Governors spar over economic and energy policies

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WASHINGTON -- Discussions between President Barack Obama and the nation's governors began on a hopeful bipartisan note Monday, but quickly devolved into a nasty dispute between Republicans and Democrats once the politicians got in front of the microphones.

Mr. Obama and his Cabinet members welcomed all but a handful of top state leaders, in town for a National Governors Association meeting, to a roughly hour-long joint White House news conference to discuss a range of issues, including the National Guard funding, health care, energy development and a possible minimum wage increase.

Praising them for their practicality, the president said members of his Cabinet and staff were eager to work with them.

"You want to do right by your people, and you see how good policy impacts your citizens, and you see how bad policy impacts your citizens, and that means that there's less room for posturing and politics, and more room for getting stuff done," he said. "We won't agree on every single issue every single time, but I guarantee you that we will work as hard as we can to make sure that you succeed -- because when you succeed, the people in your states succeed and America succeeds, and that's our goal."

Oklahoma's Republican Gov. Mary Fallin, who chairs the NGA, said after the meeting with the large governors group that the two sides had engaged in "a very productive conversation" and exchanged ideas on such issues as infrastructure and Medicaid reform. "People expect us to take action on those issues," she said.

But members of both parties expressed concerns about the proposed National Guard budget cuts, and the governors sparred over economic and energy policy, even as they said they talked about finding common ground.

Iowa Republican Gov. Terry Branstad said he and others were concerned about National Guard funding reductions because the Guard plays such a crucial role in response to states' emergencies. Given that the Army has had a disproportionate increase in its budget in the past decade, he said, "that's where we think the reductions should be" made.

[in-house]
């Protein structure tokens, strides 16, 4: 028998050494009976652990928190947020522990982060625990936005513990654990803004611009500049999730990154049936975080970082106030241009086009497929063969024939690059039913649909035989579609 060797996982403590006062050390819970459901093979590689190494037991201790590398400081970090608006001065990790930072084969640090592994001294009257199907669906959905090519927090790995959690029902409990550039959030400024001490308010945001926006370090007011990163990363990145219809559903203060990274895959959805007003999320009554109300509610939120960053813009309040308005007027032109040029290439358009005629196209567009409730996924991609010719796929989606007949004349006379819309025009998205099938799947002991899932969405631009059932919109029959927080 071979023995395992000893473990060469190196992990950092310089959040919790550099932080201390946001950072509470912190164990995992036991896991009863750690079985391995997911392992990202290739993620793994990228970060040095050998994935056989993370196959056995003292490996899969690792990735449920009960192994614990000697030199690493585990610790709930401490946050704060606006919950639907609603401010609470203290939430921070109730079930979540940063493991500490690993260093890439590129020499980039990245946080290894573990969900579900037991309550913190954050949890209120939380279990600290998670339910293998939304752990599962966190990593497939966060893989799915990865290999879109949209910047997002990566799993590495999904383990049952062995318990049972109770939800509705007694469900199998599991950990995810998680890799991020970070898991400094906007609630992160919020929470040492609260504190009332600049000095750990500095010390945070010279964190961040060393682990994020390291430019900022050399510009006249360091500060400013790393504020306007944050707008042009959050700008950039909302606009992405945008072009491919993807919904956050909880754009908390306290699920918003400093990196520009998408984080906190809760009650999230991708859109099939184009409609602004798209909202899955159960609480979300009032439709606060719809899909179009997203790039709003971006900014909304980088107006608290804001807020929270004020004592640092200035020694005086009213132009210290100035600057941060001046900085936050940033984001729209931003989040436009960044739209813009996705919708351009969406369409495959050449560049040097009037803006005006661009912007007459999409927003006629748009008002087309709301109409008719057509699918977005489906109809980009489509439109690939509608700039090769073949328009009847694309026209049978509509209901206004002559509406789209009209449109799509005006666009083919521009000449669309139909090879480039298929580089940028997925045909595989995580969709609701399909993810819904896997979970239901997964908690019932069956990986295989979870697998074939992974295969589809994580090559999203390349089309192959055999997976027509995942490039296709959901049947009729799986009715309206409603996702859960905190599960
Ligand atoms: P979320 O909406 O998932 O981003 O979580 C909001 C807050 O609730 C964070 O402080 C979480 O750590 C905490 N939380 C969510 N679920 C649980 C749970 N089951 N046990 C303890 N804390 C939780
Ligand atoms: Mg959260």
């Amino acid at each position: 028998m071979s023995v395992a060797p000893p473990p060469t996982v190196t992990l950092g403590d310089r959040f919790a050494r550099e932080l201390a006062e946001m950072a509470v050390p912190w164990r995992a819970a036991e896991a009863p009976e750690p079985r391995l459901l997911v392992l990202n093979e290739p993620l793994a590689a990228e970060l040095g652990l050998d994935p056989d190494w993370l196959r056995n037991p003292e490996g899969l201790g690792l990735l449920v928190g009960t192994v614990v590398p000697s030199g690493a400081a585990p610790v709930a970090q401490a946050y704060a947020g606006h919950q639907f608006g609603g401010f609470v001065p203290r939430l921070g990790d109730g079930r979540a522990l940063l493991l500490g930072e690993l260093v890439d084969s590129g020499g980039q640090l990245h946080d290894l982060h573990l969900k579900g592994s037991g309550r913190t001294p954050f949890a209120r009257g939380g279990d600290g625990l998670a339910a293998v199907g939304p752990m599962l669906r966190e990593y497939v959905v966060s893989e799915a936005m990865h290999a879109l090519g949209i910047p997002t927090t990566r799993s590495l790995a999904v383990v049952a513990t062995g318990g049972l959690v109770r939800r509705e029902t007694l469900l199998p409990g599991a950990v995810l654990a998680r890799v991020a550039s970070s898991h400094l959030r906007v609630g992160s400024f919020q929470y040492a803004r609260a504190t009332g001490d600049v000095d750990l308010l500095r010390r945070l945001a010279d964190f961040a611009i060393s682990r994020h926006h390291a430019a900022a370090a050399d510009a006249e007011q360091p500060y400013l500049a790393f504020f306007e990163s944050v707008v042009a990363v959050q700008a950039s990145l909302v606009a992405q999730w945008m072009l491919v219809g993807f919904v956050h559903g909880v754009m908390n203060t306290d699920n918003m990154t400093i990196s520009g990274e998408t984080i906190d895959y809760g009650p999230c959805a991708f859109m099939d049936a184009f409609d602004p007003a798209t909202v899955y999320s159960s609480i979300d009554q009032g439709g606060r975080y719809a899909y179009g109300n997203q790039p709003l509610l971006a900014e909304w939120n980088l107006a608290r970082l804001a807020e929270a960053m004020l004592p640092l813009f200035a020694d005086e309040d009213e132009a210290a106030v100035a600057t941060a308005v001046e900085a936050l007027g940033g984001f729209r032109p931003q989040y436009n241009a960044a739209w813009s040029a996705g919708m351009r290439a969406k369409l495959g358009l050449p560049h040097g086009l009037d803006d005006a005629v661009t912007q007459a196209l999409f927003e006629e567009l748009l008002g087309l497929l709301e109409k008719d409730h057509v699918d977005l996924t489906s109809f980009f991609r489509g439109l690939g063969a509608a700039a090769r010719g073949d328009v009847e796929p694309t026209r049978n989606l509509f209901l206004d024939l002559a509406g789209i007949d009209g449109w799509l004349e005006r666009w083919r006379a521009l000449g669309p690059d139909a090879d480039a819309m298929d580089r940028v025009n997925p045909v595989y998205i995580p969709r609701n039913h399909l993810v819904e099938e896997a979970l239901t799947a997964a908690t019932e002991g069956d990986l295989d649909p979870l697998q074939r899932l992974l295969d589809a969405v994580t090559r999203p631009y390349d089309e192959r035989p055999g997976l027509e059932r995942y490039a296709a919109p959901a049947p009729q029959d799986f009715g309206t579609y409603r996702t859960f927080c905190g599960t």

Toward the end of the session, Louisiana's Republican Gov. Bobby Jindal said the president "seems to be waving the white flag of surrender" abandoning all hope of producing a robust economy now that he's pushing a minimum-wage increase. "After more than five years under this administration, the Obama economy is now the minimum-wage economy," he said. "I think we can do better than that. I think America can do better than that."

Mr. Jindal said Mr. Obama should approve the Keystone XL oil pipeline "if he was serious about growing the economy."

TransCanada, which wants to build the pipeline, contended Monday that the route across Nebraska approved by Republican Gov. Dave Heineman remains in effect, despite a judge's ruling last week that the 2012 state law giving him that authority is unconstitutional. Plaintiffs in the case repeated their belief that the route had been invalidated.

In a separate news conference, Republican Governors Association members criticized the president for what they described as a lack of trust in state leaders to make decisions for their citizens. Democrats dismissed the criticisms as posturing.

The GOP leaders were quick to say the overall discussion was conducted with civility and respect.



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